JPMorgan Chase & Co. is tightening its grip on the global corporate bond market, taking share from Citigroup Inc. and Bank of America Corp. and topping all underwriters as companies sold a record $1.17 trillion of debt.
The most profitable U.S. bank’s underwrote 7.1 percent of all bond sales in the three months ended March 31, up from 6.5 percent in 2011, data compiled by Bloomberg show. Citigroup moved up two spots to second with 5.7 percent, the same amount it captured last year. Bank of America dropped to third with 5.6 percent, down from 6.1 percent in 2011. Deutsche Bank AG, which dropped to fourth from third, handled 5.5, down from 5.9.
JPMorgan is leading banks reaping the benefits of a Federal Reserve outlook that benchmark interest rates will hold near zero until at least late 2014 and an easing in Europe’s debt crisis that has bolstered confidence that default rates will stay below the historical averages. Increased demand for higher-yielding assets is allowing companies from Australia to Amsterdam to borrow at record-low rates.
“A real positive outcome on Europe kicked the market into high gear,” said Richard Zogheb, co-head of capital markets origination for the Americas at Citigroup in New York. He cited European Central Bank’s unlimited three-year loans to the region’s lenders and a restructuring of Greece’s debt as reassuring bondholders. “Investor demand has been incredibly strong,” he said.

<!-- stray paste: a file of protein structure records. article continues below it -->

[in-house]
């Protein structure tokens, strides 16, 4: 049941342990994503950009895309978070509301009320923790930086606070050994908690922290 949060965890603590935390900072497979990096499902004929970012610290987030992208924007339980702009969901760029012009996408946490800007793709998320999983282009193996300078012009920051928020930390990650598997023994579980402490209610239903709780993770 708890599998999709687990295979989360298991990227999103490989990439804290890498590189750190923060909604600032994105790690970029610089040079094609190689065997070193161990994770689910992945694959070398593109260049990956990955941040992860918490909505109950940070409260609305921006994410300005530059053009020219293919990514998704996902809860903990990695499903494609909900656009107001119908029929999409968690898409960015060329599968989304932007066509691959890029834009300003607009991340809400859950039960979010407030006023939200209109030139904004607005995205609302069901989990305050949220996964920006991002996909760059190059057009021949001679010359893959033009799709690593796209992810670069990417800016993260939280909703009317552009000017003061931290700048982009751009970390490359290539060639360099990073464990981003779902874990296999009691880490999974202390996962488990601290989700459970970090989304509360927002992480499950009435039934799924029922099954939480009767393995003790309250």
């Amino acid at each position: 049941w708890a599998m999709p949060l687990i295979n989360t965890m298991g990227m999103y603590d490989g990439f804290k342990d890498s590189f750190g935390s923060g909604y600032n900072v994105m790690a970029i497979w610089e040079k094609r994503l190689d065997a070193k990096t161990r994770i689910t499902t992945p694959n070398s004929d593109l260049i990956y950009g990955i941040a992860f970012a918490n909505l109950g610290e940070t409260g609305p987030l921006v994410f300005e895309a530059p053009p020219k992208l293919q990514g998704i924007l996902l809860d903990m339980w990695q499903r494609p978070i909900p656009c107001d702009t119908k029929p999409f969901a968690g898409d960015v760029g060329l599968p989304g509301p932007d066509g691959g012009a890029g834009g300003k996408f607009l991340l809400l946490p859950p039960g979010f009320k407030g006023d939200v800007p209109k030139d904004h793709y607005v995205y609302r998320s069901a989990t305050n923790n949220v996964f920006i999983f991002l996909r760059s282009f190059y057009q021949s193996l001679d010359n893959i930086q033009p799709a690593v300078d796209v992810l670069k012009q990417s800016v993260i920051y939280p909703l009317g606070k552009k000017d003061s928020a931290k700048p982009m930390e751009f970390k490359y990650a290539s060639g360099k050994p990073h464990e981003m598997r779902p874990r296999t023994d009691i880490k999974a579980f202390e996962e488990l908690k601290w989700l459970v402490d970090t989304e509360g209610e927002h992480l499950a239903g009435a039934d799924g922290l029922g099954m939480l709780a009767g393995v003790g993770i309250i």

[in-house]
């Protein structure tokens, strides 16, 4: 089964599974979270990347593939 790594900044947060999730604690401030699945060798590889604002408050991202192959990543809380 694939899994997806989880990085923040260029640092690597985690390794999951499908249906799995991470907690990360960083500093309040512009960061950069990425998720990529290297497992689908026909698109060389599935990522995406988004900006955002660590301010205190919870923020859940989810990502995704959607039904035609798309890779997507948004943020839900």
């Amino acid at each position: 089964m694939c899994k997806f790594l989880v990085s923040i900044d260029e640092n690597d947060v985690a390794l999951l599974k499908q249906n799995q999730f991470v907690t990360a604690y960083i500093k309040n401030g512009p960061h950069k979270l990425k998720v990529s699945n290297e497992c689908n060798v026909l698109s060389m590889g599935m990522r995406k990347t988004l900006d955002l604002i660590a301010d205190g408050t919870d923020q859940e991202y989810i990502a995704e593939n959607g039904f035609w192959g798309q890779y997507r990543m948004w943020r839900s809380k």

The average bond yield for companies from the neediest to the most creditworthy is 0.15 percentage point from the record low 3.99 percent reached in October 2010, according to Bank of America Merrill Lynch’s Global Broad Market Corporate & High Yield Index. Yields fell to 4.14 percent on March 30 from 4.17 percent a week earlier.
Corporate debt sales at a record start to the year are making underwriting one bright spot for Wall Street earnings. Mergers and acquisitions in the quarter fell about 14 percent from the fourth quarter, making it the slowest three-month period in 2 1/2 years, Bloomberg data show.
The largest U.S. banks will probably post a 10 percent decline in first-quarter fixed-income trading revenue from a year earlier and an 8 percent decline in equities trading, Keith Horowitz, a Citigroup bank analyst, said in a March 29 note.